Herington                  15.57      -9.02         63

East Central Kansas...
Milford Lake               17.03      -6.31         73
Eskridge                   22.65      -3.88         84
Topeka                     25.21      -0.78         97
Perry Lake                 23.78      -4.13         85
Lawrence                   22.72      -5.40         81
Council Grove              20.61      -3.88         84
Pomona Lake                25.56      -2.81         90
Ottawa                     29.32       0.36        101
Emporia 3 NW               18.56      -8.19         69
John Redmond Reservoir     23.62      -3.73         86
Garnett 1 E                26.23      -3.59         88

Average Temperature in Degrees Fahrenheit for June 1 2017
through March 8 2018

North Central Kansas...  Temperature   From Normal
Belleville                  52.1          -0.5
Washington                  52.9          -0.1
Concordia                   54.1           0.4
Clay Center                 54.2           0.6
Minneapolis                 55.5           1.0

Northeast Kansas...
Marysville                  53.7           0.7
Manhattan KSU               54.7           0.0
Horton                      53.1          -0.2

Central Kansas...
Abilene                     58.0           1.3
Herington                   53.8          -0.2

East Central Kansas...
Eskridge                    52.8           0.3
Topeka                      55.5           0.7
Perry Lake                  53.3           0.5
Lawrence                    54.6           0.2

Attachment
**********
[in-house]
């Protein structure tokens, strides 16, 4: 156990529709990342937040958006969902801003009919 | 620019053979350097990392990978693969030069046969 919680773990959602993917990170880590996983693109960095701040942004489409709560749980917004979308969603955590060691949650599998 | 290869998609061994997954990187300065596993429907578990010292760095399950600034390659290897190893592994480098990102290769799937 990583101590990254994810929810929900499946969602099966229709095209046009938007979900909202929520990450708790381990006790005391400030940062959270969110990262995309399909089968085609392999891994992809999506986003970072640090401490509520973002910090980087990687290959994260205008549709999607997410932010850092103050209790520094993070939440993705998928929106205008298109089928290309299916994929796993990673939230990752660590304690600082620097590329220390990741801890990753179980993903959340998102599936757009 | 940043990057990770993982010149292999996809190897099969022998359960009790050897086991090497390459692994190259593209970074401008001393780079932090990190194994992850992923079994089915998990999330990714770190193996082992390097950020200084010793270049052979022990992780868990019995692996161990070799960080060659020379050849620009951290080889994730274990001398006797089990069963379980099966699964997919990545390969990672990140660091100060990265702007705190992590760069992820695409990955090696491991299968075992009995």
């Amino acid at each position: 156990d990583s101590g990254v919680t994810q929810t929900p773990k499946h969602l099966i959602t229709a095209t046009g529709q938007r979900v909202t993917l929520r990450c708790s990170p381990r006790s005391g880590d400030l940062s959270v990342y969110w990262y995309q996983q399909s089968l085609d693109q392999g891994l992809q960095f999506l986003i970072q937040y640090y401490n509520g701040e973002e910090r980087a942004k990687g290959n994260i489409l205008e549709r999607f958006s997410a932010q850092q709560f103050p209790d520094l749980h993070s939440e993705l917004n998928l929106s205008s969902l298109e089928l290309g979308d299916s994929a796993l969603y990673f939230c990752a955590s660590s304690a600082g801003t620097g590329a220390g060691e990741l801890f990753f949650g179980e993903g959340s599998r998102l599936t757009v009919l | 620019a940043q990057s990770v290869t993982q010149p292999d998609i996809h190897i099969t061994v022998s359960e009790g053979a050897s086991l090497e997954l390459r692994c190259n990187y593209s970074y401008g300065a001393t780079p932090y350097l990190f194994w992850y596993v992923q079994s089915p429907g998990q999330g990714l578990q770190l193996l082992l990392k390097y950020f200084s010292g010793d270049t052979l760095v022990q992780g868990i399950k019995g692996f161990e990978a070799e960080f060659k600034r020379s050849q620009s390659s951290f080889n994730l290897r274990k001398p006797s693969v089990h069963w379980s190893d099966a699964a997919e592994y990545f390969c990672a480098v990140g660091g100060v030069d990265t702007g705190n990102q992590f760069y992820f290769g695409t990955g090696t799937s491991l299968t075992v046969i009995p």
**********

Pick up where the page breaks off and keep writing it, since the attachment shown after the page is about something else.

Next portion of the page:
Council Grove               55.2           1.0
Pomona Lake                 56.2           1.8
Ottawa                      54.1          -0.5
John Redmond Reservoir      55.4           0.9
Garnett 1 E                 54.7          -0.3


The Climate Prediction Center indicates equal chances for
precipitation to be above, below, and near normal for March and
the spring season.  Chances are slightly above equal for
temperatures to be above normal for March and the spring season.


The U.S. Geological Survey indicates streamflows of area rivers
and creeks range from near normal to much below normal.  The
latest lake water level readings from the Corps of Engineers
indicate levels of three feet above to three feet below
conservation or irrigation pool levels. The latest Probabilistic
Hydrologic Outlooks indicate river flooding is possible though
unlikely through the middle of May.


This product will be issued in early April, or earlier if
conditions change substantially.



National Weather Service, Topeka - http://weather.gov/Topeka
U.S. Drought Monitor - http://droughtmonitor.unl.edu/
U.S. Drought Portal - https://www.drought.gov/drought/
High Plains Regional Climate Center - https://hprcc.unl.edu/
Kansas State Climatologist - http://www.ksre.ksu.edu/wdl/
Kansas Water Office - http://www.ks.kwo.org/
U.S.D.A. National Agricultural Statistics Service -
River Information...
National Weather Service - http://water.weather.gov/
U.S. Geologic Survey - https://www.usgs.gov/
Corps of Engineers - http://rivergages.com/
Climate Prediction Center - http://www.cpc.ncep.noaa.gov/


The Drought Monitor is a multi-agency effort involving NOAA`s
National Weather Service and National Centers for Environmental
Information, the U.S.D.A, state and regional center climatologists,
and the National Drought Mitigation Center. Information for this
statement has been gathered from NWS and FAA observation sites,
state cooperative extension services, the U.S.D.A., C.O.E., and


If you have any questions or comments about this drought
information, please contact...

   National Weather Service
   1116 NE Strait Ave.
   Topeka KS 66616

Telephone - 785-234-2592
E-mail - w-top.webmaster@noaa.gov